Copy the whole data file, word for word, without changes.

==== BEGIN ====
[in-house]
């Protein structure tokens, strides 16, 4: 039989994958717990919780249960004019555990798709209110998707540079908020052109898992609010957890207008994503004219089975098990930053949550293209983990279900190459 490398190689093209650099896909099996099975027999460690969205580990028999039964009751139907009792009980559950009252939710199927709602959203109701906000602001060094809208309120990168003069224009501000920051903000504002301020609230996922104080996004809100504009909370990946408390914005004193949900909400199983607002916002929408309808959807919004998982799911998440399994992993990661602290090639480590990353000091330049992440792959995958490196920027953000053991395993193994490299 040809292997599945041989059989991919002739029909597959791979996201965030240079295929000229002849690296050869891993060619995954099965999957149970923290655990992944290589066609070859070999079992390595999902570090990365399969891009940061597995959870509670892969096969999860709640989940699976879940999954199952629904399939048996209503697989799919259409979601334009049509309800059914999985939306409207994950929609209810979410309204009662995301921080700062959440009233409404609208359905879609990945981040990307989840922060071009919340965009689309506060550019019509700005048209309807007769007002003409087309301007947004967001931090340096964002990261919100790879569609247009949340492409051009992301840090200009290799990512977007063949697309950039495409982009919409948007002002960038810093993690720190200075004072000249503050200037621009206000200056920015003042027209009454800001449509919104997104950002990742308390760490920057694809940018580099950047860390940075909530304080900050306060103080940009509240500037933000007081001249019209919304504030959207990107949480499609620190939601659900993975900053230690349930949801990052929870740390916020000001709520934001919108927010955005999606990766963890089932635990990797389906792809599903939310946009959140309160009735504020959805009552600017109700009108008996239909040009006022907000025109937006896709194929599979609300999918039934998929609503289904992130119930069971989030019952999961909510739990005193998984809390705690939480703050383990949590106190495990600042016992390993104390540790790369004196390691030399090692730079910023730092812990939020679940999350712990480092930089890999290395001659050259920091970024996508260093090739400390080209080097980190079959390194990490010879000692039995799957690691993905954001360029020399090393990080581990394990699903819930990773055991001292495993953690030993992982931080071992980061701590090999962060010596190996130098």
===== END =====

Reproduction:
[in-house]
């Protein structure tokens, strides 16, 4: 039989994958717990919780249960004019555990798709209110998707540079908020052109898992609010957890207008994503004219089975098990930053949550293209983990279900190459 490398190689093209650099896909099996099975027999460690969205580990028999039964009751139907009792009980559950009252939710199927709602959203109701906000602001060094809208309120990168003069224009501000920051903000504002301020609230996922104080996004809100504009909370990946408390914005004193949900909400199983607002916002929408309808959807919004998982799911998440399994992993990661602290090639480590990353000091330049992440792959995958490196920027953000053991395993193994490299 040809292997599945041989059989991919002739029909597959791979996201965030240079295929000229002849690296050869891993060619995954099965999957149970923290655990992944290589066609070859070999079992390595999902570090990365399969891009940061597995959870509670892969096969999860709640989940699976879940999954199952629904399939048996209503697989799919259409979601334009049509309800059914999985939306409207994950929609209810979410309204009662995301921080700062959440009233409404609208359905879609990945981040990307989840922060071009919340965009689309506060550019019509700005048209309807007769007002003409087309301007947004967001931090340096964002990261919100790879569609247009949340492409051009992301840090200009290799990512977007063949697309950039495409982009919409948007002002960038810093993690720190200075004072000249503050200037621009206000200056920015003042027209009454800001449509919104997104950002990742308390760490920057694809940018580099950047860390940075909530304080900050306060103080940009509240500037933000007081001249019209919304504030959207990107949480499609620190939601659900993975900053230690349930949801990052929870740390916020000001709520934001919108927010955005999606990766963890089932635990990797389906792809599903939310946009959140309160009735504020959805009552600017109700009108008996239909040009006022907000025109937006896709194929599979609300999918039934998929609503289904992130119930069971989030019952999961909510739990005193998984809390705690939480703050383990949590106190495990600042016992390993104390540790790369004196390691030399090692730079910023730092812990939020679940999350712990480092930089890999290395001659050259920091970024996508260093090739400390080209080097980190079959390194990490010879000692039995799957690691993905954001360029020399090393990080581990394990699903819930990773055991001292495993953690030993992982931080071992980061701590090999962060010596190996130098």